The view from the third floor was not very impressive this morning.
Monthly Archives: November 2016
I am deeply grateful to the folks who transcribe old records for us. They provide an invaluable service, sometimes paid but often not. I don’t want to sound like I’m complaining about the transcription. I’m not. I’m just issuing yet another warning that we need to be careful not to take them at face value.
First, this particular transcript on Ancestry is of an entry in a volume of marriages from multiple parishes in the diocese of Tuam. Each parish is dutifully recorded in the original, but that information seems to have been lost in the transcript, which misidentifies this marriage as happening in the parish Abbeyknockmoy, in County Galway. Not impossible, because there were some Basquills who migrated that way, but this was not one of those cases. The marriage–and another on the same page for an Anna Basquil who, I am sure, will turn out to be Bridget’s sister–occurred in Aughagour [Aughagower] parish in County Mayo.
I mention this mostly because I see people get really precious about transcripts on sites like Ancestry. They copy and paste them into their genealogy program, as if they have intrinsic value. They do not. The transcript is simply a finding aid. By all means, transcribe the original document yourself, but you are opening yourself up to perpetuating someone else’s mistakes if you copy and use the transcribed info from a genealogy website.
Second, the name. If you’re hunting Basquills, you will find that the Q is often mis-transcribed as a G. Judicious use of wildcards can help tease out some of the more common transcription errors, but it pays to be creative and flexible with your search strategies. And never, ever, ever get attached to the idea that there is one true way to spell a name.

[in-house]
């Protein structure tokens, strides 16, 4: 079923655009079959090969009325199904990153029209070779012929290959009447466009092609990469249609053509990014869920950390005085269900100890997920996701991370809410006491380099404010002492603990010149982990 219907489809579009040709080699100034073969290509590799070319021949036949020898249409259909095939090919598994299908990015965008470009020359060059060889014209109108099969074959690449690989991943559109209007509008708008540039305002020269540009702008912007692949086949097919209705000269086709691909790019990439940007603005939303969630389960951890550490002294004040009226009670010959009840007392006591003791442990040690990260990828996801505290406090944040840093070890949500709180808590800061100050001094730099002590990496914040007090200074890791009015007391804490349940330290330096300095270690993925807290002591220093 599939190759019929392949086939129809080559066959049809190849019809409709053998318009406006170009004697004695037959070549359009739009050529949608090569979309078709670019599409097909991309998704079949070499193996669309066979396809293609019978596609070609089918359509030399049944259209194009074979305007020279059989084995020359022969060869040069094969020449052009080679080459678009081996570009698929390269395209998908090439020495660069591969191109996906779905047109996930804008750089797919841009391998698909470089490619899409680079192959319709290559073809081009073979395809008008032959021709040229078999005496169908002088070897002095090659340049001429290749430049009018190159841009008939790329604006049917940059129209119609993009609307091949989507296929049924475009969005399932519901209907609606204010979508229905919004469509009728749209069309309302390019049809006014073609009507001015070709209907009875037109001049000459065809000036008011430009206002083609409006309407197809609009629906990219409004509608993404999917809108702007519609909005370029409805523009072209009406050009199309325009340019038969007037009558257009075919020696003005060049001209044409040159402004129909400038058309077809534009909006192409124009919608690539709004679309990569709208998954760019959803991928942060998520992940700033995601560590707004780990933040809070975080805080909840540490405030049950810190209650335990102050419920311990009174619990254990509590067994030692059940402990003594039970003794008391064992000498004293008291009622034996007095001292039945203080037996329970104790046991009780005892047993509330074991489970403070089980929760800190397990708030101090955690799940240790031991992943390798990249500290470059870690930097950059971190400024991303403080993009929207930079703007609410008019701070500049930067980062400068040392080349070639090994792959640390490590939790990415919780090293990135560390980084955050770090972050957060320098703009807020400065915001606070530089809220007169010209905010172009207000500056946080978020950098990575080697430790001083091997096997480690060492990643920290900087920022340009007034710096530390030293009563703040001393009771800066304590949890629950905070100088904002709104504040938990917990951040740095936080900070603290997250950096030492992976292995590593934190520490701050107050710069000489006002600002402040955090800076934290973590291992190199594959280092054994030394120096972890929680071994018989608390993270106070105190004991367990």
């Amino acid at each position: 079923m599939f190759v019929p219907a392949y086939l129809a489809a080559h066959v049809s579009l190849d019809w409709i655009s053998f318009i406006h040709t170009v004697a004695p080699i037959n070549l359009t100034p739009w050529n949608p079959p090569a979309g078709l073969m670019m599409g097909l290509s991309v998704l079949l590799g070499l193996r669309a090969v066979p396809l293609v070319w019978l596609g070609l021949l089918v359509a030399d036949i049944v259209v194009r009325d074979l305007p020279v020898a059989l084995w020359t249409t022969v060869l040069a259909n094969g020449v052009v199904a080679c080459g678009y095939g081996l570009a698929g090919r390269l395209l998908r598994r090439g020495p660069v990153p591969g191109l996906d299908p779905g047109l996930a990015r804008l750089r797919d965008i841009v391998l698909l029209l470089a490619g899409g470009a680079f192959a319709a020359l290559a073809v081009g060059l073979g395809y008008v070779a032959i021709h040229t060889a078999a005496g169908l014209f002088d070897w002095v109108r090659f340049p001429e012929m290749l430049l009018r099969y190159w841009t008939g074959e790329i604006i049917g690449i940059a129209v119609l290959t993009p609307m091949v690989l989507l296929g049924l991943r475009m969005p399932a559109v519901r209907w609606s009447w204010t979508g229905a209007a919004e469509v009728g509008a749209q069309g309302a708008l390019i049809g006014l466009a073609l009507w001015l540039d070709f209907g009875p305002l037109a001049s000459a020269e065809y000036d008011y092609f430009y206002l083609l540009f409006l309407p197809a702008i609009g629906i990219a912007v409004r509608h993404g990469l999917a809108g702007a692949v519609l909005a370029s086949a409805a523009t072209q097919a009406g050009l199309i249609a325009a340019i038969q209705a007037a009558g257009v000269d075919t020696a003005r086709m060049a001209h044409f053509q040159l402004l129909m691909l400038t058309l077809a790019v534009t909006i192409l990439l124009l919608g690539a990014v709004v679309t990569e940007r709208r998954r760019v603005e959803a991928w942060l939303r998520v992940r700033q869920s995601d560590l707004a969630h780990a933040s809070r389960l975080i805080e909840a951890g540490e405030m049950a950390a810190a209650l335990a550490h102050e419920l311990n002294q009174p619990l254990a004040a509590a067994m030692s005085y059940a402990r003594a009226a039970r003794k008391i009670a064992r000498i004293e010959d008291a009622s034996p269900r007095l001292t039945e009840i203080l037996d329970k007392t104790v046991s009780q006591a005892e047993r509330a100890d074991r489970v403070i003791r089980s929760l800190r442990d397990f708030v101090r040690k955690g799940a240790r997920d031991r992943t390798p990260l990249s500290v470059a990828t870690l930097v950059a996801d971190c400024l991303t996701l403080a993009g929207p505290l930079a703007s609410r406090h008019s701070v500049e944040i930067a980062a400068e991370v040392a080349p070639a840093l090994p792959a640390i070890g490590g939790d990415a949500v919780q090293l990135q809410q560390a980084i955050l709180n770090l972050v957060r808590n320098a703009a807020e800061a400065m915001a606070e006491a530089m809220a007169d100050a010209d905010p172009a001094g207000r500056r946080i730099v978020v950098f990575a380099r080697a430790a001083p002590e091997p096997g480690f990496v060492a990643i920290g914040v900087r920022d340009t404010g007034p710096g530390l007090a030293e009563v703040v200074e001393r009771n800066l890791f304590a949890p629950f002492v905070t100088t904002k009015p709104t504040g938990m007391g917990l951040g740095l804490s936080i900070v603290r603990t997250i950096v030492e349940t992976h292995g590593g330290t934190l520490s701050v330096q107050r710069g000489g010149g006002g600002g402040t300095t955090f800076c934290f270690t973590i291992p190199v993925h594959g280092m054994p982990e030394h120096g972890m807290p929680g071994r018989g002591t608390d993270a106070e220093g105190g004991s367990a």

Thomas injured one of his paw pads. He won’t leave it alone. I’m watching him like a hawk, so he doesn’t chew a giant hole in his foot. I put the cone of shame on him for a while, but it freaks him out so badly I don’t dare leave him like that unattended. He is a giant, hysterical cupcake.
Hopefully it’ll heal quickly!
I dug through a drawer full of old dog collars and found a plain black leather one that fits Thomas. And then I promptly called him Frances. I knew I had the wrong name, but it was too late. It was a very odd experience.
He looks pretty dapper, I think. This collar is definitely well used, but it’s got a lot of life left in it. He seems happy with it.
The Holocaust did not begin with killing; it began with words. The Museum calls on all American citizens, our religious and civic leaders, and the leadership of all branches of the government to confront racist thinking and divisive hateful speech.
A few months ago, I shared an article asking the (then just hopefully rhetorical) question, “Would you hide a Jew from the Nazis?” I don’t think it’s rhetorical any longer. We are about to allow actual neo-nazis to take control of our country. They are dangerous, and we have to stand up to them. It’s no longer a question of “Could it happen here?” but a matter of “It is happening here.”